Chapter 10.0 FX Authoring

FX artists are tasked with recreating real-world, imaginary, and other dramatic effects for use within games. Weapon projectiles and the trail effects from them, explosions, effects from magic spells, sword trails, etc. are all effects that would fall under the purvey of the FX artist. These effects are generally created using particles and materials. The FX artist must have a solid grasp of particle systems and the material system and how to combine them to achieve the desired results to bring the world to life.

Cascade User Guide
Cascade is a tool for creating particle-based effects using emitters in the Unreal Engine. 

Particle System Reference 
Particle effects such as fire, explosions, energy beams, etc. in Unreal Engine 3 are produced through the creation and use of Particle Systems. 
A Particle System is a content asset that consists of any number of emitters. Each emitter can have a single TypeData module which determines the type of particles the emitter emits: Sprite, beam, Ribbon, Mesh, PhysX, etc. In addition to the TypeData module, each emitter contains any number of modules that effect how its particles behave, such as Location, Velocity, Size, Color, etc.

Particle systems are created through the Content Browser and constructed using Cascade, the particle editor. This document will explain particle systems, emitters, and each module available.

Distributions are a group of data types that provide flexibility by allowing for constant values, random values within a range, values interpolated along a curve, and values driven by parameters. These are generally used in properties of Particle Systems and nodes within SoundCues. 

Lens Flare Editor User Guide 
The Lens Flare system has been recently introduced. The lens flare editor is a tweaked version of Cascade, where you add sprites as elements that each reference a material. 

VFX Optimization
This document assumes prior knowledge of Cascade, the Material Editor, Kismet, and Matinee along with common effects related performance issues. There are multiple avenues to a performance issue solution, this document attempts to outline how Epic's effects team goes about solving these issues with the tools available in UE3.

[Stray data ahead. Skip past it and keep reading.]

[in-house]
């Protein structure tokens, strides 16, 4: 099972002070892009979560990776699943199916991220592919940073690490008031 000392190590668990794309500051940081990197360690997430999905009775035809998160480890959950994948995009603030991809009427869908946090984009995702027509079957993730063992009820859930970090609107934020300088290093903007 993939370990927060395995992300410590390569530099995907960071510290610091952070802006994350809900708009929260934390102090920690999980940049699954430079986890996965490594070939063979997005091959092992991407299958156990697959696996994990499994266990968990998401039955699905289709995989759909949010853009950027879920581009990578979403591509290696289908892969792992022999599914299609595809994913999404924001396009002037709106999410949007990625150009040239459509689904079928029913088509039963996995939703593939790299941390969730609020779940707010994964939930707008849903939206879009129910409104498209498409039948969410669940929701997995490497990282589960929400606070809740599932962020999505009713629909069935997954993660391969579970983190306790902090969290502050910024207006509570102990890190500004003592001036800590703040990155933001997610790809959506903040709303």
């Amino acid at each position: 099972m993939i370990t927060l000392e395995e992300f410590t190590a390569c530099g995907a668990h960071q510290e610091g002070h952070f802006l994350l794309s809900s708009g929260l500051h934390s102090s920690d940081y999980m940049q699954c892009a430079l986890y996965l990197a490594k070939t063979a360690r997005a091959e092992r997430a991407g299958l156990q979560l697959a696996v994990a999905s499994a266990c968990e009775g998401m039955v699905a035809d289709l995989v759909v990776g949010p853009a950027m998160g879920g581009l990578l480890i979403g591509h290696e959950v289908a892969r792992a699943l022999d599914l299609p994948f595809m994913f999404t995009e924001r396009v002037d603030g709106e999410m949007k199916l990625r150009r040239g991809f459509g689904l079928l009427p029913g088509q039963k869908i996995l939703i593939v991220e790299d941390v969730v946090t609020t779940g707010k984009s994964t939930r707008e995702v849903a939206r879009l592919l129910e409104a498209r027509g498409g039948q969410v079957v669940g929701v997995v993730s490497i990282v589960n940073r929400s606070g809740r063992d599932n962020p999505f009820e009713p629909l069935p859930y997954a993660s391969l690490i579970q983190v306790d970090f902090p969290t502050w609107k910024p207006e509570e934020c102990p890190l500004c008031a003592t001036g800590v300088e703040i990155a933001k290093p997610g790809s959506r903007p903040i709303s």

Particle Examples 
This page is intended to be a quick-reference document for implementing different types of particle effects using materials and the Particle Editor in UnrealEd. For a comprehensive reference, see the Particles and Emitters Reference page; and for working with particles, see the Cascade User Guide.

Particles SubUV Tutorial 
The Unreal Engine's Particle System provides an emitter TypeDataModule that allows for the selection of sub-images from a source texture to be displayed on its particles. It works by allowing you to select the sub-image to display for a particular particle as a function of the lifetime of the particle. See the CascadeUserGuide for a general description of the Cascade Particle Editor.
(This document assumes you are familiar with the Content Browser, and with creating packages and objects within those packages.)

Fake Mesh Lighting 
This doc covers fake lighting on mesh (or mesh particles).

Anim Trails 
AnimTrails allow for displaying a trail or streak behind an animation using data sampled directly from the animation itself. By sampling at a user-set framerate, they provide a framerate-independent way to generate effects such as weapon trails.
(This document assumes you are familiar with the basics of Cascade, the Content Browser, and with creating packages and objects within those packages.)

Per Actor Particle Collision
It is now possible to setup Actor specific collisions for instances of effects. This feature is typically used when an effect requires collision, and the effect is called via Kismet, Matinee, or a Script from a fixed world position which does not change. (Scripted Event) In essence the emitter location, orientation etc. will be the same every time as in the case of a matinee toggled effect.

By specifying Actors for an effect to collide with we can reduce GameThread overhead consumed by calculations related to particle collision. Any emitters with the Collision Actor Module on them in the particle system, will only collide with the actors specified in the Emitter Actor; subsequently flying or falling through everything else.

It can be helpful to understand Particle Parameters prior to setting up per actor collisions. Please refer to the Collision Module for more information on setting collision behavior.

Using Instance Parameters
Instance Parameters are a very powerful part of the effects pipeline in UE3. Particle Paramters can be used to control a multitude of values, on a per instance basis. Particle Parameters are often used on placed level effects, though they can also be called by game code to control various modules.

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